One of the more bizarre sayings (and something parents of an infant shouldn’t have to say to the nanny) is “Don’t throw the baby out with the bathwater.” This advice, meaning don’t throw away something good in the course of throwing out something bad, was heeded by a number of rock stars who found gems amongst musical projects they had thrown out.
The most noteworthy salvage job was Pete Townshend’s unfinished sci-fi rock opera film called Lifehouse which started as a story written around several songs. Pete recalled: “The essence of the storyline was a kind of futuristic scene. It’s a fantasy set at a time when rock ’n’ roll didn’t exist. The world was completely collapsing and the only experience that anybody ever had was through test tubes. In a way, they lived as if they were on television. Everything was programmed. The enemies were people who gave us entertainment intravenously and the heroes were savages who’d kept rock ‘n’ roll as a primitive force and had gone to live with it in the woods. The story was about these two sides coming together and having a brief battle.”
Pete didn’t have to look far for battles as his bandmates took to his opus as well as drummer Keith Moon would have taken to an A.A. meeting. After failing to secure a long time lease for a London theater to mount this project, Lifehouse was abandoned—but not eight of its songs which found a home on the Who’s Who’s Next. The album proved to be a massive hit and Pete later proved in 2019 that his ego had expanded as much as his mind when he proclaimed:
“I foresaw the internet.”
Although Al Gore might disagree, Pete expounded:
“Back in 1971, I wrote a piece called Lifehouse in which I foresaw the internet. I foresaw what we have today, which is that we consume information and we, unfortunately, suffer the consequences of consuming that information.”
But as Roger Daltrey still knows, who are we to argue with one of the great rock writers? Three of the Kinks know this all too well when they begrudgingly indulged Ray Davies’ theatrical side. He tried and tried to compose a smash hit rock opera like the Who’s Tommy. But he did write Arthur (or the Decline and Fall of the British Empire); a killer soundtrack album for a shelved teleplay.
Ray had a history of writing concept albums or what became known as “rock operas.” Ray sort of bit the hand that fed the band by sending up the highs and lows of dealing with the sleazy recording industry via Lola Versus Powerman and the Money-go-round, Part One LP. The BBC soon came a-calling; offering to put on a Kinks-created TV show called Arthur (or the Decline and Fall of the British Empire). Ray and novelist Julian Mitchell knocked out a teleplay, only for creative indifference to rear its ugly head. As Mitchell recalled:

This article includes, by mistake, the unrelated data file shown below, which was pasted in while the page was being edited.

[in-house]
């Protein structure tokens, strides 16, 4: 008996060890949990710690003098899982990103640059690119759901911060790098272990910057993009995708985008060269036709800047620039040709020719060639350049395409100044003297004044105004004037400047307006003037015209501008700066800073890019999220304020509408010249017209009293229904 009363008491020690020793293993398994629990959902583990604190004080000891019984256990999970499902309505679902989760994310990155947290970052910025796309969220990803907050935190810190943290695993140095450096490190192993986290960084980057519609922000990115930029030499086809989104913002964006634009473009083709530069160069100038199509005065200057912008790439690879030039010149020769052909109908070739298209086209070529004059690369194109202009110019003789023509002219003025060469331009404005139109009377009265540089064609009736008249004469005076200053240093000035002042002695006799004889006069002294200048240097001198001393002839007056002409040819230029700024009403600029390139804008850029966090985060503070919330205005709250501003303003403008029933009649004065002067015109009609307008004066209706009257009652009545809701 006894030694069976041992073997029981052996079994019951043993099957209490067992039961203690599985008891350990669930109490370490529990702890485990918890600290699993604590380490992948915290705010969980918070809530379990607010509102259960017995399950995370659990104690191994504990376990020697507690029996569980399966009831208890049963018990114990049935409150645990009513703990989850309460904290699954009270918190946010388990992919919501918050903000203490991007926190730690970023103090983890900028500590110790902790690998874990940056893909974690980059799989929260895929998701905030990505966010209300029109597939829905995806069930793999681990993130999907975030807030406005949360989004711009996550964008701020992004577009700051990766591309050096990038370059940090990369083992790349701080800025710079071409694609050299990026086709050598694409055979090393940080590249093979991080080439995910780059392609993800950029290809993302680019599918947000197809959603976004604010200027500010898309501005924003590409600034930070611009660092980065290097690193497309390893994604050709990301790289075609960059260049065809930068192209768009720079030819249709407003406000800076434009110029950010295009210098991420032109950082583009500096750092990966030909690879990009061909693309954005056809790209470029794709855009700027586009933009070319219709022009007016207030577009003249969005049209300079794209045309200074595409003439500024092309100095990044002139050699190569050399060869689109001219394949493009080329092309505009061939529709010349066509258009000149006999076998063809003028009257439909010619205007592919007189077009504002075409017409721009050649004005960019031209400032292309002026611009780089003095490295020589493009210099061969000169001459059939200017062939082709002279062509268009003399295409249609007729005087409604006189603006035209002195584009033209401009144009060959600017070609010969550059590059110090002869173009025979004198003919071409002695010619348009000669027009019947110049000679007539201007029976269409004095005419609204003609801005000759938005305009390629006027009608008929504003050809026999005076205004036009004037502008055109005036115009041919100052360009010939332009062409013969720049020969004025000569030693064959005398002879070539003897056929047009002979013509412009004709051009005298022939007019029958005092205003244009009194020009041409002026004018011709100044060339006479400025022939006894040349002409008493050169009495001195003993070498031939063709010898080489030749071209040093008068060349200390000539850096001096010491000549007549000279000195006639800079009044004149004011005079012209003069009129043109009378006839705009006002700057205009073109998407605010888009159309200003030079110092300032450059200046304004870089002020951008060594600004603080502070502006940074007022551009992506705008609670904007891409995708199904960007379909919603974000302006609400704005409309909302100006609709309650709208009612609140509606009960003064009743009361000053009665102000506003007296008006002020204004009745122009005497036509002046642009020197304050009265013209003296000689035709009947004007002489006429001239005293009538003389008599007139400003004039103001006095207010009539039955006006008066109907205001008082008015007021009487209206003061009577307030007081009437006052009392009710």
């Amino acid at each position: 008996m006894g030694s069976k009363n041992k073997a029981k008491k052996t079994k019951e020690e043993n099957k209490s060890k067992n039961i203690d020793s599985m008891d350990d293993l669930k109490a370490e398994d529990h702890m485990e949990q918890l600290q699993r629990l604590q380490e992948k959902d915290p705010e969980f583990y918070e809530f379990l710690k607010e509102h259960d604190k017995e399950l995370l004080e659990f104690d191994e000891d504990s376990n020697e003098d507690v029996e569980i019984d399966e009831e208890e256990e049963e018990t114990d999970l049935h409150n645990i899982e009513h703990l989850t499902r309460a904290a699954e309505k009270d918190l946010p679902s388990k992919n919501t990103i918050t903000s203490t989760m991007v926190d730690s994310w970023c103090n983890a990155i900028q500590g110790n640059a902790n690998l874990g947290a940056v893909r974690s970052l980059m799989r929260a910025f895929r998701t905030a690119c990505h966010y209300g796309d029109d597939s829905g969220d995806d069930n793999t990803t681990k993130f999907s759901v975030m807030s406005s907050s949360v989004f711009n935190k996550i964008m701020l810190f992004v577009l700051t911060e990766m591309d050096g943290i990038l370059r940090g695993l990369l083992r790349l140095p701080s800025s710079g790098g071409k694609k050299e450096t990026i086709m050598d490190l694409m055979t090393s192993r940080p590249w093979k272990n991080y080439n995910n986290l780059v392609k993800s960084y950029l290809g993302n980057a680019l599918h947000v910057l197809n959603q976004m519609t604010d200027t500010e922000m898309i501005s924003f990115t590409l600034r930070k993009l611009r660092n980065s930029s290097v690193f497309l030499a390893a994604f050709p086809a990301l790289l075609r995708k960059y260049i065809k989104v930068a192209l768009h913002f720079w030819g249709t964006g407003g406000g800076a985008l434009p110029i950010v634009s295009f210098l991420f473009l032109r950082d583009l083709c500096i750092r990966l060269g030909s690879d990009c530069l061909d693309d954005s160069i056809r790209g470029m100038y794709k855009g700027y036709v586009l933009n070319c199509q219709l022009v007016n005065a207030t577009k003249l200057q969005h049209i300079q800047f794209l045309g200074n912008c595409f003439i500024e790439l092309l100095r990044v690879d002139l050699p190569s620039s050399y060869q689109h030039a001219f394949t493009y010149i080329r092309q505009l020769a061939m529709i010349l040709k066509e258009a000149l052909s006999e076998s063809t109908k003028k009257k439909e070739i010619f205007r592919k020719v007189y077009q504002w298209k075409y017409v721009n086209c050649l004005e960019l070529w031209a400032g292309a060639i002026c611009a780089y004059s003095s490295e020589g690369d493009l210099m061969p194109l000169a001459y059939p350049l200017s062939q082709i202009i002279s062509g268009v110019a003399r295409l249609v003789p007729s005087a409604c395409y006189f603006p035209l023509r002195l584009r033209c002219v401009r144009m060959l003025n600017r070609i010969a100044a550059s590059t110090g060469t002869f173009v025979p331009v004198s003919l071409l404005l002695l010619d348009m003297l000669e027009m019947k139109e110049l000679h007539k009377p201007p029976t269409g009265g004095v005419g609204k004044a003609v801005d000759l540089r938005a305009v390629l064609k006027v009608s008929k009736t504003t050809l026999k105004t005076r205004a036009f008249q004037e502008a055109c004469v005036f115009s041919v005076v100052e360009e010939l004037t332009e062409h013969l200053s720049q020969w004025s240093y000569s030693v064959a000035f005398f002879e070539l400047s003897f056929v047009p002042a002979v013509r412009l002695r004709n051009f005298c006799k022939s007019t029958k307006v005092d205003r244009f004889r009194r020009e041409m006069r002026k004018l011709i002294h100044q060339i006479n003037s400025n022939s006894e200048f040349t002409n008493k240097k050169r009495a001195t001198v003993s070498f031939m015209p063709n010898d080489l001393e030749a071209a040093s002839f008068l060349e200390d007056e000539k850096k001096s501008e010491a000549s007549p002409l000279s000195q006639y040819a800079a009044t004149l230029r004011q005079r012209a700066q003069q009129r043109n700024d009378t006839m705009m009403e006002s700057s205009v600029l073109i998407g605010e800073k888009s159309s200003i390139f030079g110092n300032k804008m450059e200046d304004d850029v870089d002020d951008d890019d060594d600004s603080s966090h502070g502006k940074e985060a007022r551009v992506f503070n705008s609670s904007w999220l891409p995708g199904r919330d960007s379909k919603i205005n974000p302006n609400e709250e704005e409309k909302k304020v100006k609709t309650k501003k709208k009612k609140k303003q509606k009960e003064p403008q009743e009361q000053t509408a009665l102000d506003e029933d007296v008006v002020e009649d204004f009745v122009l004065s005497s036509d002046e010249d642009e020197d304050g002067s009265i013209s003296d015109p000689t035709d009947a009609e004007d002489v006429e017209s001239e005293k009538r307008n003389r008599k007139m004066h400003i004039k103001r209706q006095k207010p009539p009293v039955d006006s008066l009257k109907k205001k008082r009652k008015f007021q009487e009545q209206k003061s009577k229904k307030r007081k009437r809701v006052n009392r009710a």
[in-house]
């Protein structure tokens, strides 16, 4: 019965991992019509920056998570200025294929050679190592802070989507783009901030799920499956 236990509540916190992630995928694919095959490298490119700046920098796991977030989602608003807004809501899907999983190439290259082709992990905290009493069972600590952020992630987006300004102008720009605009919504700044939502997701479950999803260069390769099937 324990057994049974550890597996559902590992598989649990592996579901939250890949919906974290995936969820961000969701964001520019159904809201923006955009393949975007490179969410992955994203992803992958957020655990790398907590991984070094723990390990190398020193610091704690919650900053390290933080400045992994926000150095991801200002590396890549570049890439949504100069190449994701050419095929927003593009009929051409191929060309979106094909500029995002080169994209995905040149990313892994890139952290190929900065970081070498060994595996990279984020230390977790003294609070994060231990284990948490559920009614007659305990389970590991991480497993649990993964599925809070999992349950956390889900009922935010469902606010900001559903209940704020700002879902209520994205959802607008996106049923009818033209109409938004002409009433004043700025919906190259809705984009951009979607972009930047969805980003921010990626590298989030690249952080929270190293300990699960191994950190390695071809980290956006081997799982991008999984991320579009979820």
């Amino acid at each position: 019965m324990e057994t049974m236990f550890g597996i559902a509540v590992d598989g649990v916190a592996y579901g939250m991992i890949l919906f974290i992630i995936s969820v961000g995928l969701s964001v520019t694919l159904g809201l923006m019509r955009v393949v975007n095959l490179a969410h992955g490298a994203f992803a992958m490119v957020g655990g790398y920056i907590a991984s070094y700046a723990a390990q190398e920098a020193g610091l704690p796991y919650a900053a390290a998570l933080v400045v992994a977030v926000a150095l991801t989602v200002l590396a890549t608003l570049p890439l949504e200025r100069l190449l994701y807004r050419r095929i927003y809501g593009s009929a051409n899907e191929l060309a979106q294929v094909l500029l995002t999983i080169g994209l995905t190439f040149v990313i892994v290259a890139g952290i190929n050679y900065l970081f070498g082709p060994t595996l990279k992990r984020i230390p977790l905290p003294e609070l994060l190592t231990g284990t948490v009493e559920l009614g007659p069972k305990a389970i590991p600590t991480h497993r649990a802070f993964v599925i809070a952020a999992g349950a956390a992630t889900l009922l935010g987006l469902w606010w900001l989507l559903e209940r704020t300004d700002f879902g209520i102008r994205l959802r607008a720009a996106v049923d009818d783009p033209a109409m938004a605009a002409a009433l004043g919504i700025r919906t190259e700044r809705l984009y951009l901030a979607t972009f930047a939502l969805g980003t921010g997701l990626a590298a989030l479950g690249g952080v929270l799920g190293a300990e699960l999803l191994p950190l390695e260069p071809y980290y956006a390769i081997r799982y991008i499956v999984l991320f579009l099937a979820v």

“Arthur had a most unhappy history. It was originally meant to be a sort of rock opera and we got as far as casting and finding locations and were about to go when the producer went to a production meeting without a proper budget, tried to flannel his way through it, was immediately sussed and the production pulled. I have never been able to forgive the man.”
But the no-filler soundtrack had a much happier ending; with Rolling Stone calling it the best album of 1969.
A first-time listener to Abbey Road would be immediately hooked by the opening tune (“Come Together”) which was to be used in Dr. Timothy Leary’s California gubernatorial run against Ronald Reagan. However, the campaign and Leary were put on ice when the good doctor was imprisoned for inhaling marijuana, freeing the song for Lennon and his Beatle buddies to revise and use.
Lennon may have been the song’s biggest fan: “It’s one of my favorite Beatle tracks, or, one of my favorite Lennon tracks, let’s say that. It’s funky, it’s bluesy, and I’m singing it pretty well. You can dance to it. I’d buy it!”
Leary was not amused, noting: “When I sent a mild protest to John, he replied with typical Lennon charm and wit that he was a tailor and I was a customer who had ordered a suit and never returned. So he sold it to someone else.”
Not that Lennon thought that “Come Together” fit Leary at all; scoffing: “‘Come Together’ would’ve been no good to him. You couldn’t have a campaign song like that, right?”
These instances just prove that nothing is ever really wasted, especially in the rock world.
Photo: The Who (Getty Images)